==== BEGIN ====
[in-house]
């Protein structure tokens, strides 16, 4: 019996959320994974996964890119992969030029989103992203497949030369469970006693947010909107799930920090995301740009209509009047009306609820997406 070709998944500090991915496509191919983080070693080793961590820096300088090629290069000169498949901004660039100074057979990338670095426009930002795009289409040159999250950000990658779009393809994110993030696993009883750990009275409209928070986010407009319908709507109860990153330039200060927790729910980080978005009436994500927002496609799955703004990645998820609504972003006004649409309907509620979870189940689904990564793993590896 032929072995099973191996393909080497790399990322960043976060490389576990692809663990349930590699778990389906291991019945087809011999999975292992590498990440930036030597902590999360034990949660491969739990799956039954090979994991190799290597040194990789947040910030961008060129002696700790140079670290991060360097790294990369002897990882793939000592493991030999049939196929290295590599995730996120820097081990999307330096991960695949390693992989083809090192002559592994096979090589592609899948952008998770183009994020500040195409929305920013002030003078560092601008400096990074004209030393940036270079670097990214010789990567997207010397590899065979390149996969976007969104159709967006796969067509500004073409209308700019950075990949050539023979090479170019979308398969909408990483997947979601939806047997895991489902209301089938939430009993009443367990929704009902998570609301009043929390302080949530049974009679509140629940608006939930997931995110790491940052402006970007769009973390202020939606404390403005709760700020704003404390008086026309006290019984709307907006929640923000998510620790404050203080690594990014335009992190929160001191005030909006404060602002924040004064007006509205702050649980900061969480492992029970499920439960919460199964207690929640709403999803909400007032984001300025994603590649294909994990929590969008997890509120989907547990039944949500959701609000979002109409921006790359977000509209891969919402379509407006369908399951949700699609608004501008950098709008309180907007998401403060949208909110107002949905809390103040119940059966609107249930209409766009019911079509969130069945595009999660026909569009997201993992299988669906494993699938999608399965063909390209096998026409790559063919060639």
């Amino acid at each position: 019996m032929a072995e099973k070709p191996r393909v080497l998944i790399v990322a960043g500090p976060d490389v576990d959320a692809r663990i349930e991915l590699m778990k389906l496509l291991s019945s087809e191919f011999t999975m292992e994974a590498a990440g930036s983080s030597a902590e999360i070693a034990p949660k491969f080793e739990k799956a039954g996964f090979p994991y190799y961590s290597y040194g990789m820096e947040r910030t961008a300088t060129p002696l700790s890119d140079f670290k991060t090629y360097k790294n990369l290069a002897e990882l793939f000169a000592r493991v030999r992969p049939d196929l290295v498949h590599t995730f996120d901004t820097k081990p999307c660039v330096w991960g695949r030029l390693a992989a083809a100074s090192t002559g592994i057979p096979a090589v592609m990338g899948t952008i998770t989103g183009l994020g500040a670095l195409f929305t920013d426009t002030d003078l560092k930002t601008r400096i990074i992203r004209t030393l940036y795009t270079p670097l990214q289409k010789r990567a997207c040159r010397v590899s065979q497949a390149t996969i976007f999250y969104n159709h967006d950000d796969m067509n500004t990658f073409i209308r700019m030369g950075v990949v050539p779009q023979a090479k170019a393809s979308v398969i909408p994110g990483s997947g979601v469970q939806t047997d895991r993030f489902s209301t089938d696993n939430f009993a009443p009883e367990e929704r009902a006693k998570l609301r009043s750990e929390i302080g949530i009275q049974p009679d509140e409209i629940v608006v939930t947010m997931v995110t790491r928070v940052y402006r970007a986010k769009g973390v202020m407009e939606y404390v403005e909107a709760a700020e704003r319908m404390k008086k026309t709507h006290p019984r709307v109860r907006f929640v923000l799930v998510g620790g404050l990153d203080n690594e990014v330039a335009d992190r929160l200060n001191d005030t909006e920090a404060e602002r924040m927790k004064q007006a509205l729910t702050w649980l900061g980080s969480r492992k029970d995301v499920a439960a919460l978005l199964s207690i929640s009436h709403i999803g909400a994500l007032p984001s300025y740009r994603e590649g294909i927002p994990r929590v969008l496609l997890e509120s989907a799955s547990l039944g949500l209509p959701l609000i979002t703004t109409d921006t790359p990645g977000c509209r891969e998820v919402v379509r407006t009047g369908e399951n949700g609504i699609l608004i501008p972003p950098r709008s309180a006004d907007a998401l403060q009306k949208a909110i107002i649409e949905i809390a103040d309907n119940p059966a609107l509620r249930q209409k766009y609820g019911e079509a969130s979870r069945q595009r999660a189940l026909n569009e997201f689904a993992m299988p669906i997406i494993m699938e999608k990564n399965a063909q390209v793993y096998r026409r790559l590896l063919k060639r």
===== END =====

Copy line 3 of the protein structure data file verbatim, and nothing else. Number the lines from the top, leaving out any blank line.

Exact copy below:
């Amino acid at each position: 019996m032929a072995e099973k070709p191996r393909v080497l998944i790399v990322a960043g500090p976060d490389v576990d959320a692809r663990i349930e991915l590699m778990k389906l496509l291991s019945s087809e191919f011999t999975m292992e994974a590498a990440g930036s983080s030597a902590e999360i070693a034990p949660k491969f080793e739990k799956a039954g996964f090979p994991y190799y961590s290597y040194g990789m820096e947040r910030t961008a300088t060129p002696l700790s890119d140079f670290k991060t090629y360097k790294n990369l290069a002897e990882l793939f000169a000592r493991v030999r992969p049939d196929l290295v498949h590599t995730f996120d901004t820097k081990p999307c660039v330096w991960g695949r030029l390693a992989a083809a100074s090192t002559g592994i057979p096979a090589v592609m990338g899948t952008i998770t989103g183009l994020g500040a670095l195409f929305t920013d426009t002030d003078l560092k930002t601008r400096i990074i992203r004209t030393l940036y795009t270079p670097l990214q289409k010789r990567a997207c040159r010397v590899s065979q497949a390149t996969i976007f999250y969104n159709h967006d950000d796969m067509n500004t990658f073409i209308r700019m030369g950075v990949v050539p779009q023979a090479k170019a393809s979308v398969i909408p994110g990483s997947g979601v469970q939806t047997d895991r993030f489902s209301t089938d696993n939430f009993a009443p009883e367990e929704r009902a006693k998570l609301r009043s750990e929390i302080g949530i009275q049974p009679d509140e409209i629940v608006v939930t947010m997931v995110t790491r928070v940052y402006r970007a986010k769009g973390v202020m407009e939606y404390v403005e909107a709760a700020e704003r319908m404390k008086k026309t709507h006290p019984r709307v109860r907006f929640v923000l799930v998510g620790g404050l990153d203080n690594e990014v330039a335009d992190r929160l200060n001191d005030t909006e920090a404060e602002r924040m927790k004064q007006a509205l729910t702050w649980l900061g980080s969480r492992k029970d995301v499920a439960a919460l978005l199964s207690i929640s009436h709403i999803g909400a994500l007032p984001s300025y740009r994603e590649g294909i927002p994990r929590v969008l496609l997890e509120s989907a799955s547990l039944g949500l209509p959701l609000i979002t703004t109409d921006t790359p990645g977000c509209r891969e998820v919402v379509r407006t009047g369908e399951n949700g609504i699609l608004i501008p972003p950098r709008s309180a006004d907007a998401l403060q009306k949208a909110i107002i649409e949905i809390a103040d309907n119940p059966a609107l509620r249930q209409k766009y609820g019911e079509a969130s979870r069945q595009r999660a189940l026909n569009e997201f689904a993992m299988p669906i997406i494993m699938e999608k990564n399965a063909q390209v793993y096998r026409r790559l590896l063919k060639r």